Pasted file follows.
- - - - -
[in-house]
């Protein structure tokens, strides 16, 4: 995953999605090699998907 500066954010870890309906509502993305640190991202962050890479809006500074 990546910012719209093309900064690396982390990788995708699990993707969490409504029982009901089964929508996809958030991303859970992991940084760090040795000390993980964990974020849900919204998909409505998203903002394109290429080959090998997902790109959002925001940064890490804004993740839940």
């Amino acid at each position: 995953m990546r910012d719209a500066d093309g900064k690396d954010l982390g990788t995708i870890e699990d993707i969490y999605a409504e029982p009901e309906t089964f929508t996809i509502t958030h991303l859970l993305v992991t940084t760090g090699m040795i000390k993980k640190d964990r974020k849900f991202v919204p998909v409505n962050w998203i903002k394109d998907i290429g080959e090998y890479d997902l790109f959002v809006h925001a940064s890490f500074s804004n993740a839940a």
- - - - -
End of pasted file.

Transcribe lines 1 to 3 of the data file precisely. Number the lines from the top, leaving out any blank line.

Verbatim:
[in-house]
């Protein structure tokens, strides 16, 4: 995953999605090699998907 500066954010870890309906509502993305640190991202962050890479809006500074 990546910012719209093309900064690396982390990788995708699990993707969490409504029982009901089964929508996809958030991303859970992991940084760090040795000390993980964990974020849900919204998909409505998203903002394109290429080959090998997902790109959002925001940064890490804004993740839940």
């Amino acid at each position: 995953m990546r910012d719209a500066d093309g900064k690396d954010l982390g990788t995708i870890e699990d993707i969490y999605a409504e029982p009901e309906t089964f929508t996809i509502t958030h991303l859970l993305v992991t940084t760090g090699m040795i000390k993980k640190d964990r974020k849900f991202v919204p998909v409505n962050w998203i903002k394109d998907i290429g080959e090998y890479d997902l790109f959002v809006h925001a940064s890490f500074s804004n993740a839940a």